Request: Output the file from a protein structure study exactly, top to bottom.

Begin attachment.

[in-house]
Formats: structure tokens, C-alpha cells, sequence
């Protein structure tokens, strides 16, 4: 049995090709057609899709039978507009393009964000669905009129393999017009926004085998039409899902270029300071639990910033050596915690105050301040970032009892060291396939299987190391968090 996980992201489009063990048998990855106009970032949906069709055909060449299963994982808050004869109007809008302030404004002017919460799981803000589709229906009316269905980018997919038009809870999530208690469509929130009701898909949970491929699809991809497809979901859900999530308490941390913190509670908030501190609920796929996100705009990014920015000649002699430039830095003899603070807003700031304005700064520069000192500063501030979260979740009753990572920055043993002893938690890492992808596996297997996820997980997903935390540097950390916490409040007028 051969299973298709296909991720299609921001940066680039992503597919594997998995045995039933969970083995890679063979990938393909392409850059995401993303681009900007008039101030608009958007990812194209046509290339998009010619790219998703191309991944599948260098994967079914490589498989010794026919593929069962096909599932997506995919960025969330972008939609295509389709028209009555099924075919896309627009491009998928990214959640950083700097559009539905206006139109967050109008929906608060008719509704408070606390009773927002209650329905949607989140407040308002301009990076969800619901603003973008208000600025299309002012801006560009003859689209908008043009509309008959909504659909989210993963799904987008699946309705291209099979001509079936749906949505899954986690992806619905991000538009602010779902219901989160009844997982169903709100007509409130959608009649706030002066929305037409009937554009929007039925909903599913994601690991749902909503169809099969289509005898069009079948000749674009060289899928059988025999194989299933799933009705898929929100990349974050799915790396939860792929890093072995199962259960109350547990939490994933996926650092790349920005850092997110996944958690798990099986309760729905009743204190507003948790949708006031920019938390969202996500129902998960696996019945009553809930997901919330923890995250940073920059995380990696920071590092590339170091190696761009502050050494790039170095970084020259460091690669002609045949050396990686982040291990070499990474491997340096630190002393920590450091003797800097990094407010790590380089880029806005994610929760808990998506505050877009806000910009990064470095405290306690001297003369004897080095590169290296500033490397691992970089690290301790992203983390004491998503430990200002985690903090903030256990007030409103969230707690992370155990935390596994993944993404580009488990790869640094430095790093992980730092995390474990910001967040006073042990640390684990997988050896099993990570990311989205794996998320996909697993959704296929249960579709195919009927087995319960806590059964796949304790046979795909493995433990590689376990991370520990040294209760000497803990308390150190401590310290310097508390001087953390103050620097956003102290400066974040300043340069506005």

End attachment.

[in-house]
Formats: structure tokens, C-alpha cells, sequence
């Protein structure tokens, strides 16, 4: 049995090709057609899709039978507009393009964000669905009129393999017009926004085998039409899902270029300071639990910033050596915690105050301040970032009892060291396939299987190391968090 996980992201489009063990048998990855106009970032949906069709055909060449299963994982808050004869109007809008302030404004002017919460799981803000589709229906009316269905980018997919038009809870999530208690469509929130009701898909949970491929699809991809497809979901859900999530308490941390913190509670908030501190609920796929996100705009990014920015000649002699430039830095003899603070807003700031304005700064520069000192500063501030979260979740009753990572920055043993002893938690890492992808596996297997996820997980997903935390540097950390916490409040007028 051969299973298709296909991720299609921001940066680039992503597919594997998995045995039933969970083995890679063979990938393909392409850059995401993303681009900007008039101030608009958007990812194209046509290339998009010619790219998703191309991944599948260098994967079914490589498989010794026919593929069962096909599932997506995919960025969330972008939609295509389709028209009555099924075919896309627009491009998928990214959640950083700097559009539905206006139109967050109008929906608060008719509704408070606390009773927002209650329905949607989140407040308002301009990076969800619901603003973008208000600025299309002012801006560009003859689209908008043009509309008959909504659909989210993963799904987008699946309705291209099979001509079936749906949505899954986690992806619905991000538009602010779902219901989160009844997982169903709100007509409130959608009649706030002066929305037409009937554009929007039925909903599913994601690991749902909503169809099969289509005898069009079948000749674009060289899928059988025999194989299933799933009705898929929100990349974050799915790396939860792929890093072995199962259960109350547990939490994933996926650092790349920005850092997110996944958690798990099986309760729905009743204190507003948790949708006031920019938390969202996500129902998960696996019945009553809930997901919330923890995250940073920059995380990696920071590092590339170091190696761009502050050494790039170095970084020259460091690669002609045949050396990686982040291990070499990474491997340096630190002393920590450091003797800097990094407010790590380089880029806005994610929760808990998506505050877009806000910009990064470095405290306690001297003369004897080095590169290296500033490397691992970089690290301790992203983390004491998503430990200002985690903090903030256990007030409103969230707690992370155990935390596994993944993404580009488990790869640094430095790093992980730092995390474990910001967040006073042990640390684990997988050896099993990570990311989205794996998320996909697993959704296929249960579709195919009927087995319960806590059964796949304790046979795909493995433990590689376990991370520990040294209760000497803990308390150190401590310290310097508390001087953390103050620097956003102290400066974040300043340069506005």